My growing interest in microfinance and microcredit models got a boost recently when a friend turned me on to Kiva, a web site that lets people like you and me connect with small businesses in the developing world. Modest loans of $25-100 go a long way in countries like Honduras, Bulgaria, Uganda, and Cambodia.
The site is easy to navigate and well-organized around businesses and their status: In Need, Active, and Raised. Through brief profiles, you can quickly get a sense of the entrepreneurs and their business ideas. Status updates, including entrepreneurs who have paid back their loans, are also available through the site.
Take Elizabeth Omalla (pictured), for example, who received and paid back her $500 loan to start a business as a fishmonger in Tororo, Uganda. Through her loan, Kiva reports, Ms. Omalla got access to a better market and the profit enabled her to buy goats, cow, pigs, chicken and send her children to school. She writes in one journal entry,
I am a widow with eight Children and other three relatives who stay together with us in our home. Altogether, twelve (12) people have benefited from this money of the business. I have been dealing in fish mongering. I started by doing retail business until when I got a loan money that promoted me to a wholesale trader.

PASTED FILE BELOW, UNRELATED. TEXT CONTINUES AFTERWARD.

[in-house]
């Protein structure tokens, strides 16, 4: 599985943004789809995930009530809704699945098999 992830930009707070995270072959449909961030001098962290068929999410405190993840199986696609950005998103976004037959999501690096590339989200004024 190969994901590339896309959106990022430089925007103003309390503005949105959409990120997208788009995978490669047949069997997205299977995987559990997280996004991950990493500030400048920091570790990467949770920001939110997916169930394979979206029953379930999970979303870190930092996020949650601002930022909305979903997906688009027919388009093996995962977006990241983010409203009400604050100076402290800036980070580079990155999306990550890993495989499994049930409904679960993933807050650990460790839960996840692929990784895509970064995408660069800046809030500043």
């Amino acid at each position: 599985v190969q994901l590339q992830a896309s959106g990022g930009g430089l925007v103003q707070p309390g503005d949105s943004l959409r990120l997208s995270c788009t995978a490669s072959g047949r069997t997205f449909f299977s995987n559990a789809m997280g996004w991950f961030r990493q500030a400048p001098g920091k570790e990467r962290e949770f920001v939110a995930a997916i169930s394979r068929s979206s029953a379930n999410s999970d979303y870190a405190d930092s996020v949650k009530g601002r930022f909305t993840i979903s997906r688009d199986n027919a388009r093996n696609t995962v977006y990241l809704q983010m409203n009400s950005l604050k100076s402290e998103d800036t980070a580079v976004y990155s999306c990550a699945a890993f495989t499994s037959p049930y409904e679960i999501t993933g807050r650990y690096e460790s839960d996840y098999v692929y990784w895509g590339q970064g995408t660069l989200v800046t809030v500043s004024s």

Kiva collaborates with local organizations to screen entrepreneurs, assess their businesses, and administer your loan. According to the website, Kiva claims its partners average an historical repayment rate of over 96 percent.
By choosing a business on the website and lending money through an online transfer (credit card or PayPal), investors sponsor a business, thereby helping the world's working poor get on the ladder of economic improvement. Optional monthly email updates during the course of the loan, usually 6-12 months, keep you informed about the progress of your loan and the small business you have sponsored. Finally, as loans are repaid, you get your original loan money back or you have the option to turn it into a donation.
Kiva is the brainchild of Matthew and Jessica Flannery. During several month's work in rural Kenya, Tanzania, and Uganda, Jessica, then on staff with Village Enterprise Fund (VEF) and Matthew, a filmmaker, were "struck by the success of hundreds of small businesses started by VEF, the incredible impact of those businesses on their communities, and the vitality and potential of those businesses' entrepreneurs."
Time to take that $25 per week we spend on getting caffeinated over The Economist and turn it into micro-lending power!
Categories: innovation, microcredit, socialentrepreneurs, poverty